Towards the European Assembly and the Council of Europe
The Congress of Europe in the Hague owed much of its success to the preparatory work carried out by the International Committee of the Movements for European Unity (ICMEU), chaired since late 1947 by Duncan Sandys, the British MP and former Minister. And it was primarily to this body that fell the task of securing the cooperation of the parliaments and governments of Europe in implementing the programme advocated in the political resolution adopted by the Congress in May 1948. For the Political Committee had, at the end of the Congress, adopted unanimously a resolution advocating that a European Assembly be convened as a matter of urgency, the Assembly to consist of representatives nominated by the parliaments of the participating nations, who might or might not be Members of those parliaments. It was intended that the Assembly would stimulate and give expression to European public opinion, would generate a wealth of advice on the practical measures to be taken forthwith in order to move progressively to the economic and political union of Europe, would examine the legal and constitutional scope of such a union or federation and the economic and social implications thereof and, finally, would draw up the plans for such an organisation.
Delegations from the movements which were members of the ICMEU moved swiftly to present to the Prime Ministers and Foreign Ministers of most of the countries concerned the conclusions reached in The Hague, particularly regarding the convening of a deliberative assembly for Europe. An international campaign of public meetings, parliamentary work and public relations got under way. On 18 June 1948, a British delegation led by Winston Churchill met the Foreign Secretary, Ernest Bevin, and the Prime Minister, Clement Attlee, in London. The latter did not conceal his limited esteem for an initiative put forward by a private organisation. On 5 July, Paul-Henri Spaak, the Prime Minister and Foreign Minister of Belgium, received in Brussels a delegation led by Jean Drapier, his Deputy Head of Cabinet and Chairman of the special committee for the Charter, set up five days earlier by the International Committee, and by Julius Hoste, the former Belgian Minister. On 8 July, Robert Schuman, President of the French Council of Ministers and soon to become Foreign Minister, was in turn approached by the French Liaison Committee for Movements for European Unity. While this was happening, the pro-European movements were setting in motion a major public awareness campaign.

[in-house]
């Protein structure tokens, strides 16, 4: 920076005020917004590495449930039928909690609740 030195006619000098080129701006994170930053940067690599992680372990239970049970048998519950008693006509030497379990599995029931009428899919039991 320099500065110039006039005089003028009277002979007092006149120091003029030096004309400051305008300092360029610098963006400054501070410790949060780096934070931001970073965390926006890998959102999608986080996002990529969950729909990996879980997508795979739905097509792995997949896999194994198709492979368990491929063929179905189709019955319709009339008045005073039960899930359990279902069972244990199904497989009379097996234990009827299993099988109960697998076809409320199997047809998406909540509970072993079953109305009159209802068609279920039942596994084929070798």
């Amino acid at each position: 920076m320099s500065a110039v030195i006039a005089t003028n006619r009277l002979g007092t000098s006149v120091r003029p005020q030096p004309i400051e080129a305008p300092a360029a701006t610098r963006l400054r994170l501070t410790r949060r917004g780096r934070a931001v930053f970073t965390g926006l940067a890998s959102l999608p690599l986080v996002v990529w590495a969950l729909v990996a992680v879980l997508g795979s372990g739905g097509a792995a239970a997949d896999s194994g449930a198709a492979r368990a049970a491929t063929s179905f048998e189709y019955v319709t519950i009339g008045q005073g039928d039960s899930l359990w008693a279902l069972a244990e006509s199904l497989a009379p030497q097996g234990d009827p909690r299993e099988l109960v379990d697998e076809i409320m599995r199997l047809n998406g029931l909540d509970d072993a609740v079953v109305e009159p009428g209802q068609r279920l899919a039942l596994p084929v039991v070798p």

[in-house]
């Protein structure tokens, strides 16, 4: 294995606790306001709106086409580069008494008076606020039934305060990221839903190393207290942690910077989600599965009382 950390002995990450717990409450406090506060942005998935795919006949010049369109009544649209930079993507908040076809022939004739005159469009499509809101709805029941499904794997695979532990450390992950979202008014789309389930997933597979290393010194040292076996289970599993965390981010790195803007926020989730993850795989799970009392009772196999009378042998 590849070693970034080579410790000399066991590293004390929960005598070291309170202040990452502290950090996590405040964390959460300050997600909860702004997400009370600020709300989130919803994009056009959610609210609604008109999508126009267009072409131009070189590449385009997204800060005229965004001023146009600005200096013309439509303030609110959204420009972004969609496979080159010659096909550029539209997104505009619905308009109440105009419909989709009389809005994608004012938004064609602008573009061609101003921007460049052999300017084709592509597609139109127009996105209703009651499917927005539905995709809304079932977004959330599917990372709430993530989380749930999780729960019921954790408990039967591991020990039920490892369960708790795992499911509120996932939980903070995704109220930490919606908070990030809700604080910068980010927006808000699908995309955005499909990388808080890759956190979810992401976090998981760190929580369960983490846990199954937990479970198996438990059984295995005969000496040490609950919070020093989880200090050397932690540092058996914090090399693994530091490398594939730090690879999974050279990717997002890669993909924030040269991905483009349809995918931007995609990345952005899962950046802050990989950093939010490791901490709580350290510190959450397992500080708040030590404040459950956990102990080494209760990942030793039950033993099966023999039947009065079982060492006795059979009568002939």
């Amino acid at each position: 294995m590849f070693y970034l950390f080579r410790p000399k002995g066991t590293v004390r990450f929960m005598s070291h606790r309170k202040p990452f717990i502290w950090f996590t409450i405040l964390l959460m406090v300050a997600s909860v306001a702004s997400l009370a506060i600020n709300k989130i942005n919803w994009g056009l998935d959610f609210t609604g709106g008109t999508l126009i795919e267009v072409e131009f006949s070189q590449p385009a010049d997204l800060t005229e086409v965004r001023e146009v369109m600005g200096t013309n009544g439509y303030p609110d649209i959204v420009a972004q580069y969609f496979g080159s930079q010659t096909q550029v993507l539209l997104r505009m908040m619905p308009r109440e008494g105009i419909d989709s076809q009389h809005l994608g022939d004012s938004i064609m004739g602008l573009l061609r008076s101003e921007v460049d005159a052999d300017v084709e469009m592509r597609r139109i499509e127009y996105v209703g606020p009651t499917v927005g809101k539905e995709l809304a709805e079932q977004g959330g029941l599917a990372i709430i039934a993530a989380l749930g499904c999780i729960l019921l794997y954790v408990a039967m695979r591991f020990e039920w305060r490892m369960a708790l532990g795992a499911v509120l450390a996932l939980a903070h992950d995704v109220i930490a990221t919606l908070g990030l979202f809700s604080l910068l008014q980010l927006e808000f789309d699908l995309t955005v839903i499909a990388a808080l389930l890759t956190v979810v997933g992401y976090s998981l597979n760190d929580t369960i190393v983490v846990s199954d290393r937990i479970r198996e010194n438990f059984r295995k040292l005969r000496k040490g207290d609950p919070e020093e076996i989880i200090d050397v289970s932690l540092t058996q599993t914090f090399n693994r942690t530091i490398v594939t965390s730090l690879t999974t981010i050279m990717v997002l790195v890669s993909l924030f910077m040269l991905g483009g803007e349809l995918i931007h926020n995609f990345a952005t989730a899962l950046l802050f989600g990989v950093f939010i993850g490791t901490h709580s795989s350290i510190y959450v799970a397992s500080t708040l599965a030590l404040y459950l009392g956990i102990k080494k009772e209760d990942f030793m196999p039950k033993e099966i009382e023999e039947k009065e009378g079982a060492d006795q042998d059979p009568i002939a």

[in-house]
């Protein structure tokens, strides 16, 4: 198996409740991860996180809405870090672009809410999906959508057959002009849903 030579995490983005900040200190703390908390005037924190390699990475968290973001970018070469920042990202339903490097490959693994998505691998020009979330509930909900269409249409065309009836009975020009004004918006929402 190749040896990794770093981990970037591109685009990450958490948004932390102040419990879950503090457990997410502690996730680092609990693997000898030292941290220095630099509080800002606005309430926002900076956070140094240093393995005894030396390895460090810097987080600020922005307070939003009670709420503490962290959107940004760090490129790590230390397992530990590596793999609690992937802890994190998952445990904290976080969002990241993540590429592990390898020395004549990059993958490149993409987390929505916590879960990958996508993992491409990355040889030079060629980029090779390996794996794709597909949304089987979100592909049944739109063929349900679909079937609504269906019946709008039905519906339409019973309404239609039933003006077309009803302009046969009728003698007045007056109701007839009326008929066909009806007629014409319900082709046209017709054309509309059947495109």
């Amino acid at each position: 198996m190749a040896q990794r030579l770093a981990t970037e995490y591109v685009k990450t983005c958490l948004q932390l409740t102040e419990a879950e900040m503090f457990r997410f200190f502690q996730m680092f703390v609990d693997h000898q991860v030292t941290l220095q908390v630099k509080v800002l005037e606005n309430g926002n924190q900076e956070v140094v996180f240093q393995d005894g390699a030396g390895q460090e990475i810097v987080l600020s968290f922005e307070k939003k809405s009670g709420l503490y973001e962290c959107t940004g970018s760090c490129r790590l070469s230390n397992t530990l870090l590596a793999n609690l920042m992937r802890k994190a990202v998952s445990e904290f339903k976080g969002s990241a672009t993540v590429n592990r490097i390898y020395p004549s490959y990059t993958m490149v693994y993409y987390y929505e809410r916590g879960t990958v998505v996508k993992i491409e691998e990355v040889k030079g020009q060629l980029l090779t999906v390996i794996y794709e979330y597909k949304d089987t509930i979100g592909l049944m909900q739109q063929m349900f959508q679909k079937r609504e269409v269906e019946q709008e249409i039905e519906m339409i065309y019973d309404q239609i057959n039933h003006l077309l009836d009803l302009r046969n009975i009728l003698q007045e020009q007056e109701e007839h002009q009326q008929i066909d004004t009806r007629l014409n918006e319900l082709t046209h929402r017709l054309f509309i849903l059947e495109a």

On 12 July 1948, the International Committee approved a memorandum which stated, in particular, that only States that were members of the Organisation for European Economic Cooperation (OEEC), including West Germany, could be represented in the future Assembly. The memorandum further provided that the Assembly would have to meet by the start of 1949 at the latest and that a resolution calling for it to be convened would be submitted to each country’s parliament. Meanwhile, certain members of the British delegation to the Hague Congress were drawing up a plan which assumed that the UK Government acknowledged, in principle, the intention to establish a European Assembly.